Clear for New Year

Today’s photograph shows some of the new lambs and their mothers, in a field near the new sports’ stadium excavations in Chorio.

It has been a numb-fingered week. The new plants round the harbour front have suffered somewhat under a battering of freezing winds and liberal dollops of salt water. The whole of Greece has been bowed beneath the onslaught of wintry gales, sleet and snow and heavy frost. Greek television news bulletins show farmers lamenting the state of frozen citrus orchards and children making snowmen. Here on Symi it is calm today and quite clear, though the thermometer is still hovering around freezing. The Aegli hydrofoil ran this morning and should have no difficulties in making the return journey this afternoon.

Symi’s glorious high ceilings and tall windows do not lend themselves to effective heating and few houses have central heating systems or radiators due to the difficulties involved in obtaining heating oil, not to mention the expense involved in installing something that will only be used for a few weeks in the year. Air conditioners can be used for heating but few Symiots enjoy that luxury in their homes. Electricity is expensive here and many people are on seasonal incomes. Most Symiots resort to halogen heaters and, in old houses with functioning fireplaces, log fires. Keeping the shutters closed helps to keep the heat in and serves the same purpose as double-glazing. On a cold day in Chorio with everything battened down against the wind, the only indication that people live there is the whiff of wood smoke from chimneys and the aromas of cooking seeping through the chinks.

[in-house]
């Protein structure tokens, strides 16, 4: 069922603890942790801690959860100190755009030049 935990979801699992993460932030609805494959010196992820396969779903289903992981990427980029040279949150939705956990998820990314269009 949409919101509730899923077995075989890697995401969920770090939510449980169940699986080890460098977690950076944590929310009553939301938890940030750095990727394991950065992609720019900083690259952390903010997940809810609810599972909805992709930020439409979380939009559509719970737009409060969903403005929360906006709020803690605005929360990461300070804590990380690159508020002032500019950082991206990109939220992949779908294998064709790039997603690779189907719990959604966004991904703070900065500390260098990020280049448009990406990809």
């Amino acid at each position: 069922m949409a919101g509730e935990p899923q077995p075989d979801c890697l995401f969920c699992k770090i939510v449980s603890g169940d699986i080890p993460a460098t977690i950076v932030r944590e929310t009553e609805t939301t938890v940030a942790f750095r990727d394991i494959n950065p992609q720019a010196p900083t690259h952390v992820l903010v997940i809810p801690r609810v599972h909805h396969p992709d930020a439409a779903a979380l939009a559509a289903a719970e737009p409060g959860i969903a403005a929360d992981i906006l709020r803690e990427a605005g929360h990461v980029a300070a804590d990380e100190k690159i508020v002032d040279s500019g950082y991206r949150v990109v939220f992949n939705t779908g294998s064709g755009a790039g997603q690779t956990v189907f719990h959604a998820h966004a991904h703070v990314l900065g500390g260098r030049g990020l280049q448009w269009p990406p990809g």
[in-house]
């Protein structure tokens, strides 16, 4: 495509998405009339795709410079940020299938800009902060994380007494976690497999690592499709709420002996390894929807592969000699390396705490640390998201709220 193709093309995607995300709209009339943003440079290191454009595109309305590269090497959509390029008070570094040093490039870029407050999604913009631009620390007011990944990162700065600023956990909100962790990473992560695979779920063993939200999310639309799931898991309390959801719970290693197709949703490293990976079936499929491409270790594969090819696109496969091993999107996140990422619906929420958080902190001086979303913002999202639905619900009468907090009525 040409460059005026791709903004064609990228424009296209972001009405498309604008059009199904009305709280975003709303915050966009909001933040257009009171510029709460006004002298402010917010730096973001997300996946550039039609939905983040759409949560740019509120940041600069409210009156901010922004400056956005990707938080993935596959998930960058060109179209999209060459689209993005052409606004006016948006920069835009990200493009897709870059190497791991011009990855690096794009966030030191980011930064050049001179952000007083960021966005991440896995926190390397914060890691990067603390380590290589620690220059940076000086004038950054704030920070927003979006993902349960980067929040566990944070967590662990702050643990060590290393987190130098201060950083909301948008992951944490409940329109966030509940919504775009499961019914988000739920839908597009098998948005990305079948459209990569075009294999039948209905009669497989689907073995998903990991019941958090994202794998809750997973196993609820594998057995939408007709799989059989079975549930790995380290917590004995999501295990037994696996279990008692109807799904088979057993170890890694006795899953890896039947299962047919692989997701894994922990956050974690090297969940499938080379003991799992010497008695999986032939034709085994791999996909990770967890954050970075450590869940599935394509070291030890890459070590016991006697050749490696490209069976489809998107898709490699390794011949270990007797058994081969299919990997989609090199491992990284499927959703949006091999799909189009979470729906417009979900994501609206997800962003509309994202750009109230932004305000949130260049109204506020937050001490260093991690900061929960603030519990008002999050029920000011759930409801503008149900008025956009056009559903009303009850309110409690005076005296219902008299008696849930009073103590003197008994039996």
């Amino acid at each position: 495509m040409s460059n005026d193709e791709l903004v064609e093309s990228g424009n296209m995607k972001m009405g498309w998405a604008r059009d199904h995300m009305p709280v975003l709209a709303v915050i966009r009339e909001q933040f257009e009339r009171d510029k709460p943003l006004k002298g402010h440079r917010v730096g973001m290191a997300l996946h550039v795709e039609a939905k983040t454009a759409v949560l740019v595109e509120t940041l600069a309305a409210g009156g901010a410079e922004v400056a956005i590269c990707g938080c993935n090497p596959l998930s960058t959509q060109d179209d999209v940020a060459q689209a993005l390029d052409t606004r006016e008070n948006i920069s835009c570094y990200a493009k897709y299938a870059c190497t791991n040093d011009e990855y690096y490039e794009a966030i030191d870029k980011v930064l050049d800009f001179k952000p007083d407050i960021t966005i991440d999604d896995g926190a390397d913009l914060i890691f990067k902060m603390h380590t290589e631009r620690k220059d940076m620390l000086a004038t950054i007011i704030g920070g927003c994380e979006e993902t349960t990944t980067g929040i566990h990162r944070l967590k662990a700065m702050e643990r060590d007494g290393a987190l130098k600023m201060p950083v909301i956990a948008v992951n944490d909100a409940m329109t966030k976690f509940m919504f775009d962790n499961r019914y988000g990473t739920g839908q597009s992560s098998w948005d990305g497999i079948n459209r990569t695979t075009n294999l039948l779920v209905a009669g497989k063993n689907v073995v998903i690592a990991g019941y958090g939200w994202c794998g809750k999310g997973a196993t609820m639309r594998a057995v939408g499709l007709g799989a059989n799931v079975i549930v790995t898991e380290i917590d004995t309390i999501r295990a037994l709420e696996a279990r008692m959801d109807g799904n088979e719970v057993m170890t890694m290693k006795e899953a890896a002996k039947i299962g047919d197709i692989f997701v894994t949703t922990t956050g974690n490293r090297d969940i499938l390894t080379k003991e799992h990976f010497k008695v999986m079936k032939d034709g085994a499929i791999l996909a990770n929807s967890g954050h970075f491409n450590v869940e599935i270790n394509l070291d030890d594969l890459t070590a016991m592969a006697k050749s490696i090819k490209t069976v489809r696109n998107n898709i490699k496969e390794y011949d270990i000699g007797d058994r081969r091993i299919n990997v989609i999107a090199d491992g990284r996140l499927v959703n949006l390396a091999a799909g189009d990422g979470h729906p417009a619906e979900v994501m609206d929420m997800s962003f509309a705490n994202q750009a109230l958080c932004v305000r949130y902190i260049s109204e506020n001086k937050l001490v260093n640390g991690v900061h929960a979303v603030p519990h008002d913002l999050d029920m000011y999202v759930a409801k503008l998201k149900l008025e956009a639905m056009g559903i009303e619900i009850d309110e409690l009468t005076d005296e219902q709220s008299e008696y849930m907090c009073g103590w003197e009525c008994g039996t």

Light rain is forecast for tomorrow although it should be clear for New Year. From Monday night the weather is expected to take a turn for the worse once again, but this time with strong winds and rain from the south. After the downpours of October Symi has been quite dry and the rain is needed. The wild cyclamens that clad the hillsides at this time of the year are wilting instead of flowering.

Happy New Year!


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About this Blog

I sailed into Panormitis Bay, Symi, by chance one windy July day in 1993 and have been here ever since. The locals tell me that this is one of the miracles of St Michael of Panormitis. A BA graduate with majors in English, Philosophy and Classical Civilisation, the idea of living in what is to all intents and purposes an archaeological site appeals to me. Not as small as Kastellorizo, not as touristy as Rhodes, Symi is just the right size. I live on a small holding which my husband and I have reclaimed from a ruin of over-grazing and neglect and turned into a small oasis over the course of the past 22 years. I also work part-time for Symi Visitor Accommodation, helping independent travellers discover and enjoy Symi's simple pleasures for themselves.

This page is kindly sponsored by Wendy Wilcox, Symi Visitor Accommodation.

Adriana Shum

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